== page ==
A recent survey on Schiehallion has highlighted the success of restoration work carried out by the John Muir Trust (JMT). These striking before-and-after photos show how over ten years a former heavily-eroded trail has been steadily returned to nature.
In 2005 the JMT opened a new path from the Braes of Foss car park up the south-eastern flank of the mountain to a point at around 780m altitude where the path becomes an undefined rocky route along the ridge to the summit. This replaced a route that had developed from the car park up a peat-based coire, which was heavily eroded — in parts up to 70m wide.
As part of the preparation for "healing" the scar of the old path the Trust engaged ecologist Neil Bayfield to carry out a rapid survey technique study of the old path in July 2003. Last month, on the tenth anniversary of this survey, volunteers replicated many of the original photographs. The results speak for themselves.
'Since the new path opened on Schiehallion ten years ago the number of walkers using the old route has almost dropped to zero' says Sandy Maxwell, the JMT's Conservation Manager for East Schiehallion & Glenlude.
'The John Muir Trust has put a lot of work into restoring the old path which was an ugly scar on the side of this popular Munro. Before restoration work started the upper sections were in parts up to 70 metres width of muddy peat braiding. Here we initially used a contractor to sensitively re profile the hillside with a digger recreating a series of run offs for the water and bringing some of the surrounding turf back into the path surface.'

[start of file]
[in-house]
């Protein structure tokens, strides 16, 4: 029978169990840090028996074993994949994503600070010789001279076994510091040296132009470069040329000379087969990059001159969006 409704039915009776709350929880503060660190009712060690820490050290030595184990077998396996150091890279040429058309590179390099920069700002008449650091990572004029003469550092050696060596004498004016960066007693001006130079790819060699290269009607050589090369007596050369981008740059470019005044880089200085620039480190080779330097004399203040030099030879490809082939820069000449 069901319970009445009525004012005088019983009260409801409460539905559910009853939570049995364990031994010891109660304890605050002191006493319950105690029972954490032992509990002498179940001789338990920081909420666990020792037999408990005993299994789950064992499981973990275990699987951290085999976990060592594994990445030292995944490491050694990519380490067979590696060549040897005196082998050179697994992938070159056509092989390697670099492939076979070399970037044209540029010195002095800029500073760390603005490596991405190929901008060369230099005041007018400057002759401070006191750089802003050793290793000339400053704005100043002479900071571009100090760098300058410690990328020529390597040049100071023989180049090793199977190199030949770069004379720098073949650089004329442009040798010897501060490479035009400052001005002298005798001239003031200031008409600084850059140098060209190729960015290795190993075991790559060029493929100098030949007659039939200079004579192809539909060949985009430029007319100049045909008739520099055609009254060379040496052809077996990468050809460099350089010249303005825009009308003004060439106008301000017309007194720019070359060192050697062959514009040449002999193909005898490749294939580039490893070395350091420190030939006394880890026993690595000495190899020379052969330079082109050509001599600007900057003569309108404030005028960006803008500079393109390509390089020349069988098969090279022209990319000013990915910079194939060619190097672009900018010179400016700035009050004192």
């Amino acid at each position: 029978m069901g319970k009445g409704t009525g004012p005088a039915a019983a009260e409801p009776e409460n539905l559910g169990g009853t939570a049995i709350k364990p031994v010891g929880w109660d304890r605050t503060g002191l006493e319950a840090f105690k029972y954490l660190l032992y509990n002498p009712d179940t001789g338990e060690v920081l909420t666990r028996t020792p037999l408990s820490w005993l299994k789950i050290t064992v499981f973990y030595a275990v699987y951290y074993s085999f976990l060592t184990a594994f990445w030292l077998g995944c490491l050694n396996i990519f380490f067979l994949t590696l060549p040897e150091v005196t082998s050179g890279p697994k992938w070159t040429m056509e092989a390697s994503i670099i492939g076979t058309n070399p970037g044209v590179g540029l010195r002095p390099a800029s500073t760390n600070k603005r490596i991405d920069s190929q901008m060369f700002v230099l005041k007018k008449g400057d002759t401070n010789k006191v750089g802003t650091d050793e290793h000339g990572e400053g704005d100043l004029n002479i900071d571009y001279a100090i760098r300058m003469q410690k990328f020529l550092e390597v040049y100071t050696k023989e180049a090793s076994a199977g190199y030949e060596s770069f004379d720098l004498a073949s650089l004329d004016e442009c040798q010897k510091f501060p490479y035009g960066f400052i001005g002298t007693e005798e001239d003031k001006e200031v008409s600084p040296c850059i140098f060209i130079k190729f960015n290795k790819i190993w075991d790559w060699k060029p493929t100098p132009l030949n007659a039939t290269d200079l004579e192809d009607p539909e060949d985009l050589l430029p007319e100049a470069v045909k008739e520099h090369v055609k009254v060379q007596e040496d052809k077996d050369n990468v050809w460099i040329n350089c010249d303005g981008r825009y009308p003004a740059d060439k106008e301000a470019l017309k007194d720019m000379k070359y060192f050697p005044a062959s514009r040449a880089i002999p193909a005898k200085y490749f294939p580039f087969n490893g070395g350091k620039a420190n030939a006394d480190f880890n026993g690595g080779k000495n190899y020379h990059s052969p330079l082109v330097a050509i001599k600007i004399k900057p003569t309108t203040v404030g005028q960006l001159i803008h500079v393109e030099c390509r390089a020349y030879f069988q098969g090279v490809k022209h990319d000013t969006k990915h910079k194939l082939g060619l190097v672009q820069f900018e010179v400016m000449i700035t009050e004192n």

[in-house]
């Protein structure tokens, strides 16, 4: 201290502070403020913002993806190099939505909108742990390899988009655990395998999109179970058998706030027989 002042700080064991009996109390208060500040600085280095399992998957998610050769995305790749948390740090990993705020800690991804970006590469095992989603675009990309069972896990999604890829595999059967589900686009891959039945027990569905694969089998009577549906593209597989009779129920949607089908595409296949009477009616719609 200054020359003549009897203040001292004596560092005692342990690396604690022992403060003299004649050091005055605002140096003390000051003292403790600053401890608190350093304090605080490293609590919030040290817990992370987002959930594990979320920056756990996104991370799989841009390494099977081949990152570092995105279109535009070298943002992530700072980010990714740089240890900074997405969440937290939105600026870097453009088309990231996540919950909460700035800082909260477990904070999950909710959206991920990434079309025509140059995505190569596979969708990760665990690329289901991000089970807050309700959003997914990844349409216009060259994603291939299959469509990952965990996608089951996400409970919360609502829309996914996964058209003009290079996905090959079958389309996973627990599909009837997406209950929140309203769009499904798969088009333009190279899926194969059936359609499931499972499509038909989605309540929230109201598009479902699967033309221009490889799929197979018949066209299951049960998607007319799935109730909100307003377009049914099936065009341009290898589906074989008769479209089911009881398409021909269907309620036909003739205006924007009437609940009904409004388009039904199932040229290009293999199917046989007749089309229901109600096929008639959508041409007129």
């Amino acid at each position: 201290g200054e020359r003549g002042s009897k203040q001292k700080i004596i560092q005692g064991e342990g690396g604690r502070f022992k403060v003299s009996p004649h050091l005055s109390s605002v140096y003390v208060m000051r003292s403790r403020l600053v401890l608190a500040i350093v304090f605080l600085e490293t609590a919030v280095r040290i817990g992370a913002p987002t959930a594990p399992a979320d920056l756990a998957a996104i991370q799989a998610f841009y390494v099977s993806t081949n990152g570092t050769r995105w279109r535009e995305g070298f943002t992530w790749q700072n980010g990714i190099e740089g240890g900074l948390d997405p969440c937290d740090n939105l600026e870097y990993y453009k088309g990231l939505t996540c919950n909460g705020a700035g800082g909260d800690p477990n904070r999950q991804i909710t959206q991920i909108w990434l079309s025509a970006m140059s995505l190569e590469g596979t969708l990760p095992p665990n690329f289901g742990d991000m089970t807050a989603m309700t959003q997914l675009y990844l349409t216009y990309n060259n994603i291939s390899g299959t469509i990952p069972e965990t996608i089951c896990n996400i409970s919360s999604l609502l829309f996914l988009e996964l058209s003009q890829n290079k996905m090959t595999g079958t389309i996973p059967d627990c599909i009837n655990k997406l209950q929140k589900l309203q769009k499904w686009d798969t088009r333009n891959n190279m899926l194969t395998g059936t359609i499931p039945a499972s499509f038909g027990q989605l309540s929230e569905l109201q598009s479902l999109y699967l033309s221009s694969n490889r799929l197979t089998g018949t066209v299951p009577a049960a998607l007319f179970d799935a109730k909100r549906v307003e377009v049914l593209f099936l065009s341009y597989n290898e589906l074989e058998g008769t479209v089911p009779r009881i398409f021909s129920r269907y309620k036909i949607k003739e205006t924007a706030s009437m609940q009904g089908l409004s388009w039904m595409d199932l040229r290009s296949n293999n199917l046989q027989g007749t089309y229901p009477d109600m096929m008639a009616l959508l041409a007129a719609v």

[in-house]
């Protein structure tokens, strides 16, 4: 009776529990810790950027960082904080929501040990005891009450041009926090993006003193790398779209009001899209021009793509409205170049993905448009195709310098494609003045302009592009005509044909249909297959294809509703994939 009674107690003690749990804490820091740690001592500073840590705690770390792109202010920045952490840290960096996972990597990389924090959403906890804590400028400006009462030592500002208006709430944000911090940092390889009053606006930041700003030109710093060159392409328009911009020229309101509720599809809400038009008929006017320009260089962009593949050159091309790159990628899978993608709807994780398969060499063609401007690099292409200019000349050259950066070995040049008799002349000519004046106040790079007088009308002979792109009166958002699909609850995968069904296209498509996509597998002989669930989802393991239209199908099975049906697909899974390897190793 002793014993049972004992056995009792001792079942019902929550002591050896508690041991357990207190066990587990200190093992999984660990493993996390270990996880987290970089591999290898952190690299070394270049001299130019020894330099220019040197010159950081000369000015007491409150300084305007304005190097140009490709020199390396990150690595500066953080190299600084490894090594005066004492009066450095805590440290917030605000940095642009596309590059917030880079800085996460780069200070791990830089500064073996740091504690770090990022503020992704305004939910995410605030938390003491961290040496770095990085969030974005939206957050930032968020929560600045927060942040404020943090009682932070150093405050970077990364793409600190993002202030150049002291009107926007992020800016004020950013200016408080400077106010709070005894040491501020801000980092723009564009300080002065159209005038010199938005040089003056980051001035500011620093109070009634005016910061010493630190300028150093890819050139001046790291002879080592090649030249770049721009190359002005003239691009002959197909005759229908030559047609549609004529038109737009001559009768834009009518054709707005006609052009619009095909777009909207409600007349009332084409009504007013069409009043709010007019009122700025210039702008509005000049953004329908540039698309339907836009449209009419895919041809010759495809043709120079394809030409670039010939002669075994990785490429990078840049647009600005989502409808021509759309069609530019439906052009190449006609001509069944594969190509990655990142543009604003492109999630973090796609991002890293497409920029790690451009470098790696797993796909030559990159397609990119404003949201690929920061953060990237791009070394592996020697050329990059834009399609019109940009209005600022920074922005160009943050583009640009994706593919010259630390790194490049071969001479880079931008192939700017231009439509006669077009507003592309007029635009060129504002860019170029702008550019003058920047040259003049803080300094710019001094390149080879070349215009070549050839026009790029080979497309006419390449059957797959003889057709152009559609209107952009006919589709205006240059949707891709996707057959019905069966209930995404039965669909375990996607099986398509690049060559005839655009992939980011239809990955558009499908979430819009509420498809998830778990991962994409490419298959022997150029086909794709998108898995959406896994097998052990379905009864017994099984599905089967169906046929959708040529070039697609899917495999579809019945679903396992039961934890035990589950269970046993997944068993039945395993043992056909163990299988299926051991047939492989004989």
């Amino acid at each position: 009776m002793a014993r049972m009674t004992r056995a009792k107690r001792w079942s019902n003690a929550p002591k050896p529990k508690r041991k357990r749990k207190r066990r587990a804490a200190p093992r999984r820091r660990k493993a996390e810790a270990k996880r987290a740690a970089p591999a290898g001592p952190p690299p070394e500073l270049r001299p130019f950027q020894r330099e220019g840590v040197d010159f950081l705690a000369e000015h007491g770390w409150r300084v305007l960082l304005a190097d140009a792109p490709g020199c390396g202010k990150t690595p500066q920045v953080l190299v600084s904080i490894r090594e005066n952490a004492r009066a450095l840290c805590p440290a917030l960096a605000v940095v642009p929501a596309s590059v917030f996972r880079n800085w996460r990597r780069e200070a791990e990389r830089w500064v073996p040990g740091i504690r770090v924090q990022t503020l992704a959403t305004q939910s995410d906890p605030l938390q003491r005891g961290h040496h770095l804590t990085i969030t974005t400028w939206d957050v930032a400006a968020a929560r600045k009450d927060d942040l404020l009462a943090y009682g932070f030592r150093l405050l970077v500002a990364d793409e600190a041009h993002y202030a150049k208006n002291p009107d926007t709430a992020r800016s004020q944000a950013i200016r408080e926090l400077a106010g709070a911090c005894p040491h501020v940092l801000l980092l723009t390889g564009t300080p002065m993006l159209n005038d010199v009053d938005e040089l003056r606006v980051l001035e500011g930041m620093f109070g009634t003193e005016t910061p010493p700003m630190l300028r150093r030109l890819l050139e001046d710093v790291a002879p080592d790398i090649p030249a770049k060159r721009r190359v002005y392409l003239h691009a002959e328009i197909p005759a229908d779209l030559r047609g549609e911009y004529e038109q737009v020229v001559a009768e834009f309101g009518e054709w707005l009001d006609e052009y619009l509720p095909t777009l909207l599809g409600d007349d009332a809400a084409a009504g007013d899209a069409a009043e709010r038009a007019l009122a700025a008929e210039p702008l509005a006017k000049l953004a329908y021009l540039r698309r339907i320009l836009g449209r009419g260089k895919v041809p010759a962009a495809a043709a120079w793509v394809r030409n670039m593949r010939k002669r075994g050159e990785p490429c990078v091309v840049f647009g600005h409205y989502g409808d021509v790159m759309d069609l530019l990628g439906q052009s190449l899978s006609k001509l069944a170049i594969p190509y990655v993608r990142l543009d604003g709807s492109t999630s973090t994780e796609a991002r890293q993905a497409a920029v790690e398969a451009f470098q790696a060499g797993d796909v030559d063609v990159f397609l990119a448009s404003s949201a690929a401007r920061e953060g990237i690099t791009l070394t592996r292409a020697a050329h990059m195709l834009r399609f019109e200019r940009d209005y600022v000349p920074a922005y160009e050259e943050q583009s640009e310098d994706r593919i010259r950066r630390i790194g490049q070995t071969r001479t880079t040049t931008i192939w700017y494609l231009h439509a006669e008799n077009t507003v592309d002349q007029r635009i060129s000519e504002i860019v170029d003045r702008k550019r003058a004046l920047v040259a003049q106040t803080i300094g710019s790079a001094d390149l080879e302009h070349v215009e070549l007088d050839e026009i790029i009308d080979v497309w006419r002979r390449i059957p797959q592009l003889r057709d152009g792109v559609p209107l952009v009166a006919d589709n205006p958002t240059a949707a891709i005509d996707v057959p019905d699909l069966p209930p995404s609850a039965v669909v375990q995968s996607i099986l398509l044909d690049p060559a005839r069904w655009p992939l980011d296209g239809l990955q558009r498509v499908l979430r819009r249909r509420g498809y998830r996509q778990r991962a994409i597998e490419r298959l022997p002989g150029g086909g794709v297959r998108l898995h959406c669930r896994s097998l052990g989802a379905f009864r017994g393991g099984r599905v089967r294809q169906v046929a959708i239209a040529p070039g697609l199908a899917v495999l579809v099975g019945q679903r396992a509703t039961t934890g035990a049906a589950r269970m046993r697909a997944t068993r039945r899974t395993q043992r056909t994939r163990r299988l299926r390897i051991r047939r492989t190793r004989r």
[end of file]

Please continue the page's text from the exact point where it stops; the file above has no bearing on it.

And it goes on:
'Since 2004 the work to continue reintroducing spot turfs and reprofiling the lower sections has all been done by volunteer work parties' says Sandy Maxwell.
'We run around eight days of volunteering with an average of 14 people per day each year to both maintain the new path on Schiehallion and continue the revegetation on the old line.'
'Over most of the length of the path, in particular the lower sections, grass has largely covered the scar with no new signs of water scouring happening. The old path is adjacent to a SSSI but the Trust did get permission to try reseeding with grass. Fortunately the spot turfing methods we have used although slow are proving to be effective so we will be able to "heal" the scar without brining in seed from outside so in the long run we will end up with a more natural solution.'